I tried several different options in the search function to see if there was a way to pull up all of the Ninja Agents at once since you could do that on the previous platform. It doesn’t appear to be possible, but if someone else figures it out, let me know and I’ll add it.

Another option is to go through and follow all of the Ninja Agents individually. Once you do so, if you click on Following in your Profile, it will show you their activity. However, it will mix the Ninja Agent activity with that of everyone else you follow, and it’s not just what they’ve posted. It also lists anyone they follow or become friends with. I did notice that the Ninja Agents tend to follow all of the other Ninja Agents. So, for example, if you click on Ninja Midnight and then Following, it will show you the activity of other Ninja Agents. But again, there’s a lot of activity other than posts mixed in (like “Ninja Dusk changed their avatar”), so whether you go that route depends on whether you want to wade through the extras.

If you’re already in the forums, come find me! My username is michelleimason. My work-in-progress is a young adult contemporary titled YOUR SECRET’S NOT SAFE WITH ME.

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Writing in Reverse: The First Draft Read-Through

When I finished drafting this manuscript in November, I said I intended to let it sit until after Thanksgiving. That plan changed drastically when I received an R&R (revise and resubmit) on another manuscript the same day I wrote that post. I think it came about an hour later. Talk about timing! I don’t know what will happen with that project, but I do know the longer you let a draft sit, the better.

So, instead of a few weeks, this manuscript stewed for more than ten weeks. I finished re-reading it yesterday, and I’m very pleased with what I have to work with as a first draft. It’s by no means ready to send off to readers, but I expect it won’t take me long to get it there, and I’m giving credit to two things: writing in reverse and advance planning. Here are a few things I noticed in my first draft read-through.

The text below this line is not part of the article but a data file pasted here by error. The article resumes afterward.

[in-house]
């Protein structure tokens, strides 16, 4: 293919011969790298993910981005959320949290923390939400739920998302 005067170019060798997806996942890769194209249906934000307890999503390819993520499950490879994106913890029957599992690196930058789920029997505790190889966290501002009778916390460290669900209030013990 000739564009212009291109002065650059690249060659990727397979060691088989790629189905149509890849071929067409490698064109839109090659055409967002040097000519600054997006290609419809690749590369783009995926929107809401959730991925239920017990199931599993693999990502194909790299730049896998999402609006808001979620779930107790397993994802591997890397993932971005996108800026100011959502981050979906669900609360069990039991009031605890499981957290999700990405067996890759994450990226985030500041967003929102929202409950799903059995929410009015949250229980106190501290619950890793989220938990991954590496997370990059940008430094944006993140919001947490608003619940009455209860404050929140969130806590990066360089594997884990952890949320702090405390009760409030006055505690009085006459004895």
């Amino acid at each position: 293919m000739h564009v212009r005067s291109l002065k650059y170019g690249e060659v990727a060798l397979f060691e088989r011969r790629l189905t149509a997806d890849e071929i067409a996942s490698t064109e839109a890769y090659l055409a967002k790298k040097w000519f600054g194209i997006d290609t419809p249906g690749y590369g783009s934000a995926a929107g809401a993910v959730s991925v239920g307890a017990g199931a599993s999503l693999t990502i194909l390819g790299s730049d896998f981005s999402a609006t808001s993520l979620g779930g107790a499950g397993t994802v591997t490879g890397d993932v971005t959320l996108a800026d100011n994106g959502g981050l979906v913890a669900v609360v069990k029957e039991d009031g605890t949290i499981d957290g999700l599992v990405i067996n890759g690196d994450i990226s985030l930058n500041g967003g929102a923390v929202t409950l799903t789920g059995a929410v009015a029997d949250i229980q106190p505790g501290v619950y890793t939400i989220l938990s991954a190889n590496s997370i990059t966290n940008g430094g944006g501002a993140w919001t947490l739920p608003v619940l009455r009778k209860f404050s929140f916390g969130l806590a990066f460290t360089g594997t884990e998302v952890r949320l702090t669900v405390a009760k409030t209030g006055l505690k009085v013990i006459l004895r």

The first chapter still needed work. I said before that I hoped writing in reverse would making writing my first chapter easier, and it did in many ways, but from the first words, I was still mentally polishing it up. I’m not sure it’s possible to nail a first chapter in a first draft, no matter how you approach it. I do think, however, that I started the story in the right place this time. Of course, that’s ultimately up to my readers to tell me :).

The pacing feels on target. As I was reading, I felt like the pacing moved along well. In the past, I had a tendency to start meandering around the middle (is that just me??). But writing in reverse, I was always looking at what had to happen right before that scene to get there, so there’s nothing extraneous. If anything, there are a couple of scenes that might be a bit abrupt and I need to add.

I will be killing many darlings. I mentioned in my 25,000 words from the end post that I’d decided to add a twist I hadn’t planned for in one of the early chapters. Reading through again, I know this twist is the right call for the story as it will greatly increase the tension throughout. However, when I got to the later part of the story where it wasn’t incorporated, there were so many great lines that I now won’t be able to use. So I guess that’s a downside to writing in reverse, since if you’re writing forward, a later twist might not affect what you’d written earlier. But it’s ok. If I managed to write such fun dialogue how it was originally, I’m sure I can switch it around to accommodate this change :).

Overall, my first draft read-through left me feeling very pleased with the results of writing in reverse. I will definitely be using this strategy to draft my next project as well. Now on to the revisions!

Posted in Revising, Writing, Writing in Reverse | Tagged , , , , , | 2 Comments

YA Review: LOVE & GELATO by Jenna Evans Welch